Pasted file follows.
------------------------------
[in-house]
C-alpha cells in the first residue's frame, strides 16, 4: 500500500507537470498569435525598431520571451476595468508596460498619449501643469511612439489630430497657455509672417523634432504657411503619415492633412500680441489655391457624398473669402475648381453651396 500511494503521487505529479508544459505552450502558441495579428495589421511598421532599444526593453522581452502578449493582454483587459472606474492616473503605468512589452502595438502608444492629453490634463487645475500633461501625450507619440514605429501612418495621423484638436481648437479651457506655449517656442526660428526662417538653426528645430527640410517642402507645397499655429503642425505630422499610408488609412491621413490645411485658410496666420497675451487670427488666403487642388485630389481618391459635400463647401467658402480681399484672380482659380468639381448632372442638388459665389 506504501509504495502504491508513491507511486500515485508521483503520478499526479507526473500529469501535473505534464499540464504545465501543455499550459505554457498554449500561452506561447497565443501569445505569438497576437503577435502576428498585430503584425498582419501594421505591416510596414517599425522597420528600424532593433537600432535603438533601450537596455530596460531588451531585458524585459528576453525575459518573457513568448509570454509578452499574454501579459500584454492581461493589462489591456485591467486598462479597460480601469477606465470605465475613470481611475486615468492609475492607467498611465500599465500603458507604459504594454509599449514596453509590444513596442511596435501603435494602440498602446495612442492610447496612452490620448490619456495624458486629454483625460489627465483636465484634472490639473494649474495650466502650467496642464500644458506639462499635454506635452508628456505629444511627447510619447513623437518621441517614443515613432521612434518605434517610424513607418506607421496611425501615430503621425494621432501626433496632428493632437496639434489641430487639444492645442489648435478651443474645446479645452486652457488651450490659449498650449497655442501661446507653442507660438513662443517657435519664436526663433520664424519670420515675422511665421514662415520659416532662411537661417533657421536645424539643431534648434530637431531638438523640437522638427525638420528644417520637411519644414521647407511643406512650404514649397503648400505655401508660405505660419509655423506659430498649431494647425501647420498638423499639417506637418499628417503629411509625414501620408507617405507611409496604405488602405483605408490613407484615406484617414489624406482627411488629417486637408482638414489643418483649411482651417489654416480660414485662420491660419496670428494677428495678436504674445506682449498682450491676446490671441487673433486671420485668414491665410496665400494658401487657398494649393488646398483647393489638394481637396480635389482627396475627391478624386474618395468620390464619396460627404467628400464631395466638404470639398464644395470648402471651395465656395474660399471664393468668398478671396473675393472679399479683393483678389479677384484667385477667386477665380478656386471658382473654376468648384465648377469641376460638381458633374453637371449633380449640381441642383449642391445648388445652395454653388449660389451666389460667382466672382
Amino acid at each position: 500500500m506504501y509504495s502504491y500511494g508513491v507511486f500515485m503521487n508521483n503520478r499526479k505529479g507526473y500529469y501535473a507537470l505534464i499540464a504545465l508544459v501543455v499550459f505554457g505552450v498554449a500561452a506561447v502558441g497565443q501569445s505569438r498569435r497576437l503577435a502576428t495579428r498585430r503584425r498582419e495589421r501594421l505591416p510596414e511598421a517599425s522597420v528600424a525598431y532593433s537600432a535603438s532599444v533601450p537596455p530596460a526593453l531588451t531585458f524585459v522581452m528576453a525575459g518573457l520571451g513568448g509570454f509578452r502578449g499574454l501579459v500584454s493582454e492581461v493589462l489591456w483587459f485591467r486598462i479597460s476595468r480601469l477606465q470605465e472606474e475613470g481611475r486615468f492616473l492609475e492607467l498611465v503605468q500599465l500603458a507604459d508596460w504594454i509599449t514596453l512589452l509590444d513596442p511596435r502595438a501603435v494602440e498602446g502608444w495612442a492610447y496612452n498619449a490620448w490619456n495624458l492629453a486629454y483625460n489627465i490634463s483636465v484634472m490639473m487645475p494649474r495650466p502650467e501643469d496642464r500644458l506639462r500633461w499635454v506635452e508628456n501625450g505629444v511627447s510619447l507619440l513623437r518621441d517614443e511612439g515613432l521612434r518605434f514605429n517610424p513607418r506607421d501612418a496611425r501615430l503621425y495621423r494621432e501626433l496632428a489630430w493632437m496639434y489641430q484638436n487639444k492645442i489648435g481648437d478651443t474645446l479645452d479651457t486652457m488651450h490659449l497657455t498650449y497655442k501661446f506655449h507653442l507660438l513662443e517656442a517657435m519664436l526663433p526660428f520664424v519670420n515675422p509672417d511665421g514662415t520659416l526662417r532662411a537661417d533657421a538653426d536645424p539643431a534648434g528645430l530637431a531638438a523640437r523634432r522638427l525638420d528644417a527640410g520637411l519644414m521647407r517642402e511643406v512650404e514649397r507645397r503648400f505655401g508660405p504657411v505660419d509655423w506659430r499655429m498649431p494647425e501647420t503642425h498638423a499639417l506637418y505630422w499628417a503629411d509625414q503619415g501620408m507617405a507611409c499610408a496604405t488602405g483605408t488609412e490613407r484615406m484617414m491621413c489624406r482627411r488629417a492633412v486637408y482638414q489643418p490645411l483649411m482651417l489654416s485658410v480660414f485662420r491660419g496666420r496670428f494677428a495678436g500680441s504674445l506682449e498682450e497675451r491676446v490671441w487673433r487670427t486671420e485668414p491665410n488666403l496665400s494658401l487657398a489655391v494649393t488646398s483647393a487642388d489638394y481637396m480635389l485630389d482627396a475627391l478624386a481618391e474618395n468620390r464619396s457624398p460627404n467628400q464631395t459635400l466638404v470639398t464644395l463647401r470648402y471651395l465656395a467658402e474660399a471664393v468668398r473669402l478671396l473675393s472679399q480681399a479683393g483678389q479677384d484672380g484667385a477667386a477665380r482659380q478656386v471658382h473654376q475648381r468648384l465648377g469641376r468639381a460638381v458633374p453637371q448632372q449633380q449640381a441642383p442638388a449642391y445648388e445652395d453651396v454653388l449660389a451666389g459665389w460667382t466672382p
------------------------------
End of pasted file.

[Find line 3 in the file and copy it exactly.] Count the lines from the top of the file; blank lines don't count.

Amino acid at each position: 500500500m506504501y509504495s502504491y500511494g508513491v507511486f500515485m503521487n508521483n503520478r499526479k505529479g507526473y500529469y501535473a507537470l505534464i499540464a504545465l508544459v501543455v499550459f505554457g505552450v498554449a500561452a506561447v502558441g497565443q501569445s505569438r498569435r497576437l503577435a502576428t495579428r498585430r503584425r498582419e495589421r501594421l505591416p510596414e511598421a517599425s522597420v528600424a525598431y532593433s537600432a535603438s532599444v533601450p537596455p530596460a526593453l531588451t531585458f524585459v522581452m528576453a525575459g518573457l520571451g513568448g509570454f509578452r502578449g499574454l501579459v500584454s493582454e492581461v493589462l489591456w483587459f485591467r486598462i479597460s476595468r480601469l477606465q470605465e472606474e475613470g481611475r486615468f492616473l492609475e492607467l498611465v503605468q500599465l500603458a507604459d508596460w504594454i509599449t514596453l512589452l509590444d513596442p511596435r502595438a501603435v494602440e498602446g502608444w495612442a492610447y496612452n498619449a490620448w490619456n495624458l492629453a486629454y483625460n489627465i490634463s483636465v484634472m490639473m487645475p494649474r495650466p502650467e501643469d496642464r500644458l506639462r500633461w499635454v506635452e508628456n501625450g505629444v511627447s510619447l507619440l513623437r518621441d517614443e511612439g515613432l521612434r518605434f514605429n517610424p513607418r506607421d501612418a496611425r501615430l503621425y495621423r494621432e501626433l496632428a489630430w493632437m496639434y489641430q484638436n487639444k492645442i489648435g481648437d478651443t474645446l479645452d479651457t486652457m488651450h490659449l497657455t498650449y497655442k501661446f506655449h507653442l507660438l513662443e517656442a517657435m519664436l526663433p526660428f520664424v519670420n515675422p509672417d511665421g514662415t520659416l526662417r532662411a537661417d533657421a538653426d536645424p539643431a534648434g528645430l530637431a531638438a523640437r523634432r522638427l525638420d528644417a527640410g520637411l519644414m521647407r517642402e511643406v512650404e514649397r507645397r503648400f505655401g508660405p504657411v505660419d509655423w506659430r499655429m498649431p494647425e501647420t503642425h498638423a499639417l506637418y505630422w499628417a503629411d509625414q503619415g501620408m507617405a507611409c499610408a496604405t488602405g483605408t488609412e490613407r484615406m484617414m491621413c489624406r482627411r488629417a492633412v486637408y482638414q489643418p490645411l483649411m482651417l489654416s485658410v480660414f485662420r491660419g496666420r496670428f494677428a495678436g500680441s504674445l506682449e498682450e497675451r491676446v490671441w487673433r487670427t486671420e485668414p491665410n488666403l496665400s494658401l487657398a489655391v494649393t488646398s483647393a487642388d489638394y481637396m480635389l485630389d482627396a475627391l478624386a481618391e474618395n468620390r464619396s457624398p460627404n467628400q464631395t459635400l466638404v470639398t464644395l463647401r470648402y471651395l465656395a467658402e474660399a471664393v468668398r473669402l478671396l473675393s472679399q480681399a479683393g483678389q479677384d484672380g484667385a477667386a477665380r482659380q478656386v471658382h473654376q475648381r468648384l465648377g469641376r468639381a460638381v458633374p453637371q448632372q449633380q449640381a441642383p442638388a449642391y445648388e445652395d453651396v454653388l449660389a451666389g459665389w460667382t466672382p